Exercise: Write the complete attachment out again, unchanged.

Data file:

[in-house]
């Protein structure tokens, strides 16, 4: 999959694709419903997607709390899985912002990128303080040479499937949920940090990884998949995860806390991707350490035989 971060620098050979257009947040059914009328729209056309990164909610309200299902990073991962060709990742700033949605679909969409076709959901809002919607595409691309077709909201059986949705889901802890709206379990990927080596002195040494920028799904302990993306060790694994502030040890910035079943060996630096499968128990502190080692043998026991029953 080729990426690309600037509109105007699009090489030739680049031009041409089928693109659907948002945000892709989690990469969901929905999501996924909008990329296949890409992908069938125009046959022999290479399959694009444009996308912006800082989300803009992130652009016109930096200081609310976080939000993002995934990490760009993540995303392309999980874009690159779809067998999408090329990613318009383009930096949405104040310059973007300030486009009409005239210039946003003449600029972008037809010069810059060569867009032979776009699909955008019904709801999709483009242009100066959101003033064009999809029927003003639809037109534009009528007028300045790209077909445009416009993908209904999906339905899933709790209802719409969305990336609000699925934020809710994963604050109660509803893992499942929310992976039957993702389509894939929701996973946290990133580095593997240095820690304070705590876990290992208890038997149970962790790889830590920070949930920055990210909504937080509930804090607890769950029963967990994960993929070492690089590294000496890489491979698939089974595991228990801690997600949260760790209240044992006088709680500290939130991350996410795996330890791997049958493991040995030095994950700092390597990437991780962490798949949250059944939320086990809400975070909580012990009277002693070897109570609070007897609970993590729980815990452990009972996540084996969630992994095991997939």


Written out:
[in-house]
């Protein structure tokens, strides 16, 4: 999959694709419903997607709390899985912002990128303080040479499937949920940090990884998949995860806390991707350490035989 971060620098050979257009947040059914009328729209056309990164909610309200299902990073991962060709990742700033949605679909969409076709959901809002919607595409691309077709909201059986949705889901802890709206379990990927080596002195040494920028799904302990993306060790694994502030040890910035079943060996630096499968128990502190080692043998026991029953 080729990426690309600037509109105007699009090489030739680049031009041409089928693109659907948002945000892709989690990469969901929905999501996924909008990329296949890409992908069938125009046959022999290479399959694009444009996308912006800082989300803009992130652009016109930096200081609310976080939000993002995934990490760009993540995303392309999980874009690159779809067998999408090329990613318009383009930096949405104040310059973007300030486009009409005239210039946003003449600029972008037809010069810059060569867009032979776009699909955008019904709801999709483009242009100066959101003033064009999809029927003003639809037109534009009528007028300045790209077909445009416009993908209904999906339905899933709790209802719409969305990336609000699925934020809710994963604050109660509803893992499942929310992976039957993702389509894939929701996973946290990133580095593997240095820690304070705590876990290992208890038997149970962790790889830590920070949930920055990210909504937080509930804090607890769950029963967990994960993929070492690089590294000496890489491979698939089974595991228990801690997600949260760790209240044992006088709680500290939130991350996410795996330890791997049958493991040995030095994950700092390597990437991780962490798949949250059944939320086990809400975070909580012990009277002693070897109570609070007897609970993590729980815990452990009972996540084996969630992994095991997939």